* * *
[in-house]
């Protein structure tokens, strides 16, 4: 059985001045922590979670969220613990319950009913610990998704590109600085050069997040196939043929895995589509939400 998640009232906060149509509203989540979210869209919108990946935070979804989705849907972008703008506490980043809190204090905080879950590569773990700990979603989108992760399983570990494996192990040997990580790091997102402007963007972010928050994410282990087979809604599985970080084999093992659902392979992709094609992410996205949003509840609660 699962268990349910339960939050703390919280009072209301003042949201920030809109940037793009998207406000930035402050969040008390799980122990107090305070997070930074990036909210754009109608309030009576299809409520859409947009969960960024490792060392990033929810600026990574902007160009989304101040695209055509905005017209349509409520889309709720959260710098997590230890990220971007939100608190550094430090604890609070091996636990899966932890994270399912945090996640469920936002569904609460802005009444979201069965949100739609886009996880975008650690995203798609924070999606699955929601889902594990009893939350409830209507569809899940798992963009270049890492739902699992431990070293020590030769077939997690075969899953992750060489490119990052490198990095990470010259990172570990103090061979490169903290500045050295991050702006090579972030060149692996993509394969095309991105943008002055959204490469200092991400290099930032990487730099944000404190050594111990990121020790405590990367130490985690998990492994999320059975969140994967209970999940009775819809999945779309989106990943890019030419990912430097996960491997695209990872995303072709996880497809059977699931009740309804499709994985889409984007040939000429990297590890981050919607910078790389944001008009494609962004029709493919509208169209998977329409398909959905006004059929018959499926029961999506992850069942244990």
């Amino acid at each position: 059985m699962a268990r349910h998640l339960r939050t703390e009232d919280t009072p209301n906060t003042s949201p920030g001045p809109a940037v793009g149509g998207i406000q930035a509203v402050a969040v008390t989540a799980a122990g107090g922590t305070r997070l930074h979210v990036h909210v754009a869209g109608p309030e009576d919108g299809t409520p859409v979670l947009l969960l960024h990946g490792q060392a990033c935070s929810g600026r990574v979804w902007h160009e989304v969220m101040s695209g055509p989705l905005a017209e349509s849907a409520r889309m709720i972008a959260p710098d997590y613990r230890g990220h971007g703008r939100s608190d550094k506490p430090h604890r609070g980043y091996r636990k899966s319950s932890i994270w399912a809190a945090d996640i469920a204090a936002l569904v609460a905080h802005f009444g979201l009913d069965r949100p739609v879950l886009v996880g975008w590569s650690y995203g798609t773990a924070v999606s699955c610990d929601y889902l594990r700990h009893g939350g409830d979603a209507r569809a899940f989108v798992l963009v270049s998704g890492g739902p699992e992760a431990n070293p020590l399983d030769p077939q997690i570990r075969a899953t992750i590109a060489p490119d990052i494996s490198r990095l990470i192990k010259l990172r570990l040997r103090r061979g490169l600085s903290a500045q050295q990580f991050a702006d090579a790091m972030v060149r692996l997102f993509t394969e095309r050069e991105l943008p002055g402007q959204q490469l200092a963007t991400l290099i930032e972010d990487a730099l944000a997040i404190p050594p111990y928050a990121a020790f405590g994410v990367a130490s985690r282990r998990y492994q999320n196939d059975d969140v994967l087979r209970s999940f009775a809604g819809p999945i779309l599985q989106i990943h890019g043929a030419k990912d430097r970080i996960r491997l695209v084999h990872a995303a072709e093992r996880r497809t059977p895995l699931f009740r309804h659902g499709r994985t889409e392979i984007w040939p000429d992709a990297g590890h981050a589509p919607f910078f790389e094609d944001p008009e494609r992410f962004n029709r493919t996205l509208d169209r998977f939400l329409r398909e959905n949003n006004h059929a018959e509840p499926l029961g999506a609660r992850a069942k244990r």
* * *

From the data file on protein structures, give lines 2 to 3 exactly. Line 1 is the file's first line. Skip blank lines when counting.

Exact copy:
């Protein structure tokens, strides 16, 4: 059985001045922590979670969220613990319950009913610990998704590109600085050069997040196939043929895995589509939400 998640009232906060149509509203989540979210869209919108990946935070979804989705849907972008703008506490980043809190204090905080879950590569773990700990979603989108992760399983570990494996192990040997990580790091997102402007963007972010928050994410282990087979809604599985970080084999093992659902392979992709094609992410996205949003509840609660 699962268990349910339960939050703390919280009072209301003042949201920030809109940037793009998207406000930035402050969040008390799980122990107090305070997070930074990036909210754009109608309030009576299809409520859409947009969960960024490792060392990033929810600026990574902007160009989304101040695209055509905005017209349509409520889309709720959260710098997590230890990220971007939100608190550094430090604890609070091996636990899966932890994270399912945090996640469920936002569904609460802005009444979201069965949100739609886009996880975008650690995203798609924070999606699955929601889902594990009893939350409830209507569809899940798992963009270049890492739902699992431990070293020590030769077939997690075969899953992750060489490119990052490198990095990470010259990172570990103090061979490169903290500045050295991050702006090579972030060149692996993509394969095309991105943008002055959204490469200092991400290099930032990487730099944000404190050594111990990121020790405590990367130490985690998990492994999320059975969140994967209970999940009775819809999945779309989106990943890019030419990912430097996960491997695209990872995303072709996880497809059977699931009740309804499709994985889409984007040939000429990297590890981050919607910078790389944001008009494609962004029709493919509208169209998977329409398909959905006004059929018959499926029961999506992850069942244990």
């Amino acid at each position: 059985m699962a268990r349910h998640l339960r939050t703390e009232d919280t009072p209301n906060t003042s949201p920030g001045p809109a940037v793009g149509g998207i406000q930035a509203v402050a969040v008390t989540a799980a122990g107090g922590t305070r997070l930074h979210v990036h909210v754009a869209g109608p309030e009576d919108g299809t409520p859409v979670l947009l969960l960024h990946g490792q060392a990033c935070s929810g600026r990574v979804w902007h160009e989304v969220m101040s695209g055509p989705l905005a017209e349509s849907a409520r889309m709720i972008a959260p710098d997590y613990r230890g990220h971007g703008r939100s608190d550094k506490p430090h604890r609070g980043y091996r636990k899966s319950s932890i994270w399912a809190a945090d996640i469920a204090a936002l569904v609460a905080h802005f009444g979201l009913d069965r949100p739609v879950l886009v996880g975008w590569s650690y995203g798609t773990a924070v999606s699955c610990d929601y889902l594990r700990h009893g939350g409830d979603a209507r569809a899940f989108v798992l963009v270049s998704g890492g739902p699992e992760a431990n070293p020590l399983d030769p077939q997690i570990r075969a899953t992750i590109a060489p490119d990052i494996s490198r990095l990470i192990k010259l990172r570990l040997r103090r061979g490169l600085s903290a500045q050295q990580f991050a702006d090579a790091m972030v060149r692996l997102f993509t394969e095309r050069e991105l943008p002055g402007q959204q490469l200092a963007t991400l290099i930032e972010d990487a730099l944000a997040i404190p050594p111990y928050a990121a020790f405590g994410v990367a130490s985690r282990r998990y492994q999320n196939d059975d969140v994967l087979r209970s999940f009775a809604g819809p999945i779309l599985q989106i990943h890019g043929a030419k990912d430097r970080i996960r491997l695209v084999h990872a995303a072709e093992r996880r497809t059977p895995l699931f009740r309804h659902g499709r994985t889409e392979i984007w040939p000429d992709a990297g590890h981050a589509p919607f910078f790389e094609d944001p008009e494609r992410f962004n029709r493919t996205l509208d169209r998977f939400l329409r398909e959905n949003n006004h059929a018959e509840p499926l029961g999506a609660r992850a069942k244990r």